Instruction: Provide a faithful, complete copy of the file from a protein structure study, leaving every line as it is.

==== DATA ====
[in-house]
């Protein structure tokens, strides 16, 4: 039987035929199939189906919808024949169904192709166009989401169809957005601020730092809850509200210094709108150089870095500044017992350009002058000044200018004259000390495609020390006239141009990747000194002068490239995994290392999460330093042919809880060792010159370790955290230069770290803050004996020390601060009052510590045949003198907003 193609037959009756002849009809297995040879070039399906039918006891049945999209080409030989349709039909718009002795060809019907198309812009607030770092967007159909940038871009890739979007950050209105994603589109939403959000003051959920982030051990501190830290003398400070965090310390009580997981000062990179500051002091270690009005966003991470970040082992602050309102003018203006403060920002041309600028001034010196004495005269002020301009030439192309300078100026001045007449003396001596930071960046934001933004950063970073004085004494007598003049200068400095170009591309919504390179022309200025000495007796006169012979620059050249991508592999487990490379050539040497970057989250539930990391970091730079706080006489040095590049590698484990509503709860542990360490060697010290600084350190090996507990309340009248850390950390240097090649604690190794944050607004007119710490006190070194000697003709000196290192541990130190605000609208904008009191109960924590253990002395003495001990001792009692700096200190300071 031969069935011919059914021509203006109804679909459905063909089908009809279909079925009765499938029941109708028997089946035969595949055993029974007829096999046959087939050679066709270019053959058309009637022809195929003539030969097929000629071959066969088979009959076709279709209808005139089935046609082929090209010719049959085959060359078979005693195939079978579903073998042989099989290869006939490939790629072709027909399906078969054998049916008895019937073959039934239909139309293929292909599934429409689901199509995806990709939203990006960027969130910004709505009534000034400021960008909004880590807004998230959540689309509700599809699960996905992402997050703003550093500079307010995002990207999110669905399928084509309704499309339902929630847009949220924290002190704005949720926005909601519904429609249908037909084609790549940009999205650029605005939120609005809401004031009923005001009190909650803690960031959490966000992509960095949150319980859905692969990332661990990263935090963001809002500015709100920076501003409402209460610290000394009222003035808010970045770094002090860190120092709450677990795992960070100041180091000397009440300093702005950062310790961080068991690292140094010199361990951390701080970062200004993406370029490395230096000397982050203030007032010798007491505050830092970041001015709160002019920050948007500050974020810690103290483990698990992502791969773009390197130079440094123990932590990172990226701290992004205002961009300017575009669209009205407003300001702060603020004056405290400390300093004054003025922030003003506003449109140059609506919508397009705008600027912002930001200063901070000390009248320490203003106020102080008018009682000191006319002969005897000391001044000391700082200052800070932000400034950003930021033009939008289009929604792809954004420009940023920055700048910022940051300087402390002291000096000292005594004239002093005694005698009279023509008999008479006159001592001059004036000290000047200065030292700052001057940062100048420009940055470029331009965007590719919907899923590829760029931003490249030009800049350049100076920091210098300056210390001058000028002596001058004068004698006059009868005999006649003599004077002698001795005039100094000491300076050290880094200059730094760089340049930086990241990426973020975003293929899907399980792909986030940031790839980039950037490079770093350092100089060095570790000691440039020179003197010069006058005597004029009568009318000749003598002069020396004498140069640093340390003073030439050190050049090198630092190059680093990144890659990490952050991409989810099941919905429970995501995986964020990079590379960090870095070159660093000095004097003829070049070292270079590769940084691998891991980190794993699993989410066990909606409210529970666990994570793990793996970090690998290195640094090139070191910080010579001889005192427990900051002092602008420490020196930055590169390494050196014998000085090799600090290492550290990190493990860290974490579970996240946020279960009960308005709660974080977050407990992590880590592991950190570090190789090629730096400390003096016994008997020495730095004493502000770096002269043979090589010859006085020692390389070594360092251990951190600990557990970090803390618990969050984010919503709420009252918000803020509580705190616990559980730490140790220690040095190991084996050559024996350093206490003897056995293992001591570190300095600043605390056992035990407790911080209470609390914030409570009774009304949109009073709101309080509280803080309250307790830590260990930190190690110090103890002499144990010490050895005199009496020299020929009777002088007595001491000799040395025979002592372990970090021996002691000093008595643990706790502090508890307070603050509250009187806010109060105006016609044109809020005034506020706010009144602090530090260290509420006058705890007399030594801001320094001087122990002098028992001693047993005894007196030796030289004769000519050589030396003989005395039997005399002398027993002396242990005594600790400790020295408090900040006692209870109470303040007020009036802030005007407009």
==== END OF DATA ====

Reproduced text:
[in-house]
């Protein structure tokens, strides 16, 4: 039987035929199939189906919808024949169904192709166009989401169809957005601020730092809850509200210094709108150089870095500044017992350009002058000044200018004259000390495609020390006239141009990747000194002068490239995994290392999460330093042919809880060792010159370790955290230069770290803050004996020390601060009052510590045949003198907003 193609037959009756002849009809297995040879070039399906039918006891049945999209080409030989349709039909718009002795060809019907198309812009607030770092967007159909940038871009890739979007950050209105994603589109939403959000003051959920982030051990501190830290003398400070965090310390009580997981000062990179500051002091270690009005966003991470970040082992602050309102003018203006403060920002041309600028001034010196004495005269002020301009030439192309300078100026001045007449003396001596930071960046934001933004950063970073004085004494007598003049200068400095170009591309919504390179022309200025000495007796006169012979620059050249991508592999487990490379050539040497970057989250539930990391970091730079706080006489040095590049590698484990509503709860542990360490060697010290600084350190090996507990309340009248850390950390240097090649604690190794944050607004007119710490006190070194000697003709000196290192541990130190605000609208904008009191109960924590253990002395003495001990001792009692700096200190300071 031969069935011919059914021509203006109804679909459905063909089908009809279909079925009765499938029941109708028997089946035969595949055993029974007829096999046959087939050679066709270019053959058309009637022809195929003539030969097929000629071959066969088979009959076709279709209808005139089935046609082929090209010719049959085959060359078979005693195939079978579903073998042989099989290869006939490939790629072709027909399906078969054998049916008895019937073959039934239909139309293929292909599934429409689901199509995806990709939203990006960027969130910004709505009534000034400021960008909004880590807004998230959540689309509700599809699960996905992402997050703003550093500079307010995002990207999110669905399928084509309704499309339902929630847009949220924290002190704005949720926005909601519904429609249908037909084609790549940009999205650029605005939120609005809401004031009923005001009190909650803690960031959490966000992509960095949150319980859905692969990332661990990263935090963001809002500015709100920076501003409402209460610290000394009222003035808010970045770094002090860190120092709450677990795992960070100041180091000397009440300093702005950062310790961080068991690292140094010199361990951390701080970062200004993406370029490395230096000397982050203030007032010798007491505050830092970041001015709160002019920050948007500050974020810690103290483990698990992502791969773009390197130079440094123990932590990172990226701290992004205002961009300017575009669209009205407003300001702060603020004056405290400390300093004054003025922030003003506003449109140059609506919508397009705008600027912002930001200063901070000390009248320490203003106020102080008018009682000191006319002969005897000391001044000391700082200052800070932000400034950003930021033009939008289009929604792809954004420009940023920055700048910022940051300087402390002291000096000292005594004239002093005694005698009279023509008999008479006159001592001059004036000290000047200065030292700052001057940062100048420009940055470029331009965007590719919907899923590829760029931003490249030009800049350049100076920091210098300056210390001058000028002596001058004068004698006059009868005999006649003599004077002698001795005039100094000491300076050290880094200059730094760089340049930086990241990426973020975003293929899907399980792909986030940031790839980039950037490079770093350092100089060095570790000691440039020179003197010069006058005597004029009568009318000749003598002069020396004498140069640093340390003073030439050190050049090198630092190059680093990144890659990490952050991409989810099941919905429970995501995986964020990079590379960090870095070159660093000095004097003829070049070292270079590769940084691998891991980190794993699993989410066990909606409210529970666990994570793990793996970090690998290195640094090139070191910080010579001889005192427990900051002092602008420490020196930055590169390494050196014998000085090799600090290492550290990190493990860290974490579970996240946020279960009960308005709660974080977050407990992590880590592991950190570090190789090629730096400390003096016994008997020495730095004493502000770096002269043979090589010859006085020692390389070594360092251990951190600990557990970090803390618990969050984010919503709420009252918000803020509580705190616990559980730490140790220690040095190991084996050559024996350093206490003897056995293992001591570190300095600043605390056992035990407790911080209470609390914030409570009774009304949109009073709101309080509280803080309250307790830590260990930190190690110090103890002499144990010490050895005199009496020299020929009777002088007595001491000799040395025979002592372990970090021996002691000093008595643990706790502090508890307070603050509250009187806010109060105006016609044109809020005034506020706010009144602090530090260290509420006058705890007399030594801001320094001087122990002098028992001693047993005894007196030796030289004769000519050589030396003989005395039997005399002398027993002396242990005594600790400790020295408090900040006692209870109470303040007020009036802030005007407009």